Dr. Reinhard Rauball has been there with Michael Zorc from almost day one. The BVB president pays tribute to a man who has served Borussia Dortmund for 44 years.

Michael Zorc came through our youth system together with Ralf Loose. In the spring of 1979, as the newly elected president of Borussia Dortmund, I sat at a table with the pair of them along with a young Ralf Augustin to discuss their prospects in our Bundesliga team. I thought it would be better for their development if they were to play for another year in our amateur team to get match practice – something which they would not be guaranteed in the Bundesliga. Michael saw the benefits in that. But he was the only one who went down that route. We got together with his mother and signed the first contract.

Michael also took his Abitur [German equivalent of A-levels] that year. I took him to the side at the time and asked if he was really ready for his exams. His response made me feel that I could not send him to training with a clear conscience. I have told him emphatically that the Abitur should take precedence and basically gave him two weeks off so that he could prepare properly. I expected him to come back and tell me that he had done well – and he did.

I remember asking him at the time:

"What did they ask you about in the geography oral exam?"
"The Peruvian irrigation system."
"The Peruvian irrigation system."
"Passed it."

He came back after his two weeks off, and after that, Michael's career was incredible.

When he started his first Bundesliga match on 16 January 1982 and provided an important assist in the 1-0 victory over 1. FC Cologne, who were top of the league at the time, I was doubly pleased. Michael Zorc did it all during his 17 years playing football. Not only was he one of the most reliable penalty takers the Bundesliga has ever seen, but he is also the man who has played the most competitive games for Borussia Dortmund – 572! He was desperate for success, and he dragged everyone else along with him. When it came down to the fight for survival on Whitsunday in 1986, it was Michael Zorc who kicked off the successful comeback in the second leg of the relegation play-off against Fortuna Köln, scoring the goal to make it 1-1.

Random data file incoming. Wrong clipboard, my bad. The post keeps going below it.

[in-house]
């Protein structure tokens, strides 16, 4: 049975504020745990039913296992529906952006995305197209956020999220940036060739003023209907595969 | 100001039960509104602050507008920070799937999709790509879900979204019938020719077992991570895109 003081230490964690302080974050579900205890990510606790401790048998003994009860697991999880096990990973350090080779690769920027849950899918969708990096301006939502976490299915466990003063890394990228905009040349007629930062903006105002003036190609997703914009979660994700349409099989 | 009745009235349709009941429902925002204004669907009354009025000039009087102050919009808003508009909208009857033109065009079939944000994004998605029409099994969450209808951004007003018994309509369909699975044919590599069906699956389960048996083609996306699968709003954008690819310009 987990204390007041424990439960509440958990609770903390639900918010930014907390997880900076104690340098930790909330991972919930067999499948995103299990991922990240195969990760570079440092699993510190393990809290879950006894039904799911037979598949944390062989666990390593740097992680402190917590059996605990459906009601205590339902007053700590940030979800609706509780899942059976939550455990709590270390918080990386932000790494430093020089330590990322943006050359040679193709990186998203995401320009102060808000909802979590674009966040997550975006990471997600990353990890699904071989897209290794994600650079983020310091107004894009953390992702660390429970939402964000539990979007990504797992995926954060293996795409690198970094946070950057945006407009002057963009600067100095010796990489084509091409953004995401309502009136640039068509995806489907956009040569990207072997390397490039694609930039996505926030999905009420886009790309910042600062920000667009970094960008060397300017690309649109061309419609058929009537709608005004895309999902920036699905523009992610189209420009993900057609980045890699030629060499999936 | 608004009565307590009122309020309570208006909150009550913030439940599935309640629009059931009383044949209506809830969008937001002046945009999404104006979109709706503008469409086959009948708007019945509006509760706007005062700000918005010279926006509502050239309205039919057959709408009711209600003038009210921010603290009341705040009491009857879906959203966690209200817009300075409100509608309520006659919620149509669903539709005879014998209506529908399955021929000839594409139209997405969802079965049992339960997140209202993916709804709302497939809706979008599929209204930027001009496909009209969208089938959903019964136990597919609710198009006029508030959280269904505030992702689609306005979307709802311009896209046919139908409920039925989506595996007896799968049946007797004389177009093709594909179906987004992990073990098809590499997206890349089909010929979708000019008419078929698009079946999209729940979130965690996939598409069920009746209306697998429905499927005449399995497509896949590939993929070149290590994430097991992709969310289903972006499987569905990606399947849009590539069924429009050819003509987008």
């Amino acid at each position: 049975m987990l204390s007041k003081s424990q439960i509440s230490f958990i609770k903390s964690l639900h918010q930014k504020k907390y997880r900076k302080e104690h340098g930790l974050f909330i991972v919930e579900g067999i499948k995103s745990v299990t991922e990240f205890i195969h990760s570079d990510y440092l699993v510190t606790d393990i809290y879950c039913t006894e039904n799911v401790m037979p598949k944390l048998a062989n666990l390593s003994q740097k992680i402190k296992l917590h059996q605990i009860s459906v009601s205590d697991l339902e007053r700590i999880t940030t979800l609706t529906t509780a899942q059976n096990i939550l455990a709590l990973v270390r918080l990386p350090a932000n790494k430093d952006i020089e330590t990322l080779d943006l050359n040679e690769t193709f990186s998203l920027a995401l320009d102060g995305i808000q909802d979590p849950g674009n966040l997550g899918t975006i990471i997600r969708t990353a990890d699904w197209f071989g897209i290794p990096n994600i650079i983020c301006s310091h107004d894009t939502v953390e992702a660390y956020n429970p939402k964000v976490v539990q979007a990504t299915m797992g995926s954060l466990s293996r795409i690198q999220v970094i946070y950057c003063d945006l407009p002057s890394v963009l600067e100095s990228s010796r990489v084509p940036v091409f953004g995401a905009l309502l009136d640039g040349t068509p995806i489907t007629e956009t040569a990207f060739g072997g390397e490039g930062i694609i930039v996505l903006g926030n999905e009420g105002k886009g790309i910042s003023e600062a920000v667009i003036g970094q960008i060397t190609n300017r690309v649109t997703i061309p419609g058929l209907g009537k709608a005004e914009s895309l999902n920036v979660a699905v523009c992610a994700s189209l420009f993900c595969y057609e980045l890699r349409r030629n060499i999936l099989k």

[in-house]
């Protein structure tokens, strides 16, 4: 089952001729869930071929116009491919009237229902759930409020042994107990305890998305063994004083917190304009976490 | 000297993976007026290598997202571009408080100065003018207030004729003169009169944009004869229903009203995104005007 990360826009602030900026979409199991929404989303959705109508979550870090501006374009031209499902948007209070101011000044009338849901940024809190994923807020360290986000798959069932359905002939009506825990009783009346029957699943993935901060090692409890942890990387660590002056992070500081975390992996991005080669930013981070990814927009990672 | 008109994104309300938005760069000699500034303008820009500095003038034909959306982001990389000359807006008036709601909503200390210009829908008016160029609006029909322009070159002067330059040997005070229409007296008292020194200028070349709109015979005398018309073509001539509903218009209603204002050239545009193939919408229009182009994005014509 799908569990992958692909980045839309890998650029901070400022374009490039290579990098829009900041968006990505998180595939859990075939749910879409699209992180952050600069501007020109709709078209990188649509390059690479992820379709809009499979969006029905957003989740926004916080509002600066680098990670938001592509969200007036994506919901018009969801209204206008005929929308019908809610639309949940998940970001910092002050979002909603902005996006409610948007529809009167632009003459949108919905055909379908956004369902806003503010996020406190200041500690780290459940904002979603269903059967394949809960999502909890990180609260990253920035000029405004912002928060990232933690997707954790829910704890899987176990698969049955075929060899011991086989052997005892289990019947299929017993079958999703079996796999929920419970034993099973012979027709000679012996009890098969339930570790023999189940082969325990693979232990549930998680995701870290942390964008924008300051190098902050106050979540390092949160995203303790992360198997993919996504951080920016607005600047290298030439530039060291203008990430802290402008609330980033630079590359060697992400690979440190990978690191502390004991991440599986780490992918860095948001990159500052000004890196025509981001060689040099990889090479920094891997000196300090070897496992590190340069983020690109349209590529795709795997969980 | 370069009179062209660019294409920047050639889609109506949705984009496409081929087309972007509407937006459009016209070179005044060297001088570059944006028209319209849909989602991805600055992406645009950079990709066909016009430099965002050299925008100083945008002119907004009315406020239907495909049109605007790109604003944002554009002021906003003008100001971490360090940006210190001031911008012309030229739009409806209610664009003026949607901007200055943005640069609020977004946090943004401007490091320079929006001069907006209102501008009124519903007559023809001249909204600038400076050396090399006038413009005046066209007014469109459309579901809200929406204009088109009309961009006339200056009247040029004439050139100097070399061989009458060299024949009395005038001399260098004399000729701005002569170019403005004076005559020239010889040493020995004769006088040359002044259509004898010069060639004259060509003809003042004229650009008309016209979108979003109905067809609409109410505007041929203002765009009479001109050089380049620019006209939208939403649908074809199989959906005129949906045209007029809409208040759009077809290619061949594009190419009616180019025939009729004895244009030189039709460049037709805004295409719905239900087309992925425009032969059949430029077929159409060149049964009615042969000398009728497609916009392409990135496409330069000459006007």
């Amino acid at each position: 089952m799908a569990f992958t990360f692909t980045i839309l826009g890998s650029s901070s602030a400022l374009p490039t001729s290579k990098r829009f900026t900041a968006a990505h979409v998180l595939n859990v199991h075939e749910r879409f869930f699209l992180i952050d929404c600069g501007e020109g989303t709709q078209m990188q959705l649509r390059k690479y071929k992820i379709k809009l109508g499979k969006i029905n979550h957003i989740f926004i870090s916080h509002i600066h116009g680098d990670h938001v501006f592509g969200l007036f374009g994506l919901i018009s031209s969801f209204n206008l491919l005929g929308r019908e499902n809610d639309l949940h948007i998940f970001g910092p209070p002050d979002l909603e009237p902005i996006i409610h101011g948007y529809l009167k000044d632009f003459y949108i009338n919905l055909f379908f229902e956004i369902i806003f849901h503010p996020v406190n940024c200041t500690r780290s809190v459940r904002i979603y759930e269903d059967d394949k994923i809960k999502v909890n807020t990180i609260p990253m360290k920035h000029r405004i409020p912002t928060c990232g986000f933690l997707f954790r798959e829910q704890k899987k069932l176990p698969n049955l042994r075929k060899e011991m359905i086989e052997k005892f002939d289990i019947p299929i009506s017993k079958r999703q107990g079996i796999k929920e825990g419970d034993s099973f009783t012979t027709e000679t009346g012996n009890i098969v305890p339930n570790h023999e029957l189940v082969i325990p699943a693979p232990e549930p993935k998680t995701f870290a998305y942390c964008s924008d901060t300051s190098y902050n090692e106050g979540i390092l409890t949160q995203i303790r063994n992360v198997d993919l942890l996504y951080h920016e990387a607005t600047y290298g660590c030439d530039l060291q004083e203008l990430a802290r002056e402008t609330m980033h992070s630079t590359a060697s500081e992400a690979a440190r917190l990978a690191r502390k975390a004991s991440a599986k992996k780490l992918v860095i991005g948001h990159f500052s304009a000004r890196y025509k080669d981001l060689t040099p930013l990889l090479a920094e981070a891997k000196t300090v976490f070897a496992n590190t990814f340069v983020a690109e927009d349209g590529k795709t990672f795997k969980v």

After successfully avoiding relegation in the end, I lost sight of Michael's journey a little as I resigned as president. When I was elected president for the third time in late 2004, Michael was no longer a player – he was sporting director! And it was his job to pinch every last penny during a very difficult time, which was characterised by a terrible financial crisis. In order to survive, the player budget had to be cut drastically. Michael handled this challenging task with aplomb and, starting with the Jürgen Klopp era, played a key role in helping BVB win the German league twice and the DFB-Pokal three times and reach the Champions League final since then.

Michael Zorc leaves behind something that very few people have been able to match – even outside our club. He has left massive shoes to fill, both as a player on the pitch and as managing director. Michael will go down as one of the true greats at Borussia Dortmund for his top performance both on the pitch and behind the scenes.
Transcribed by Boris Rupert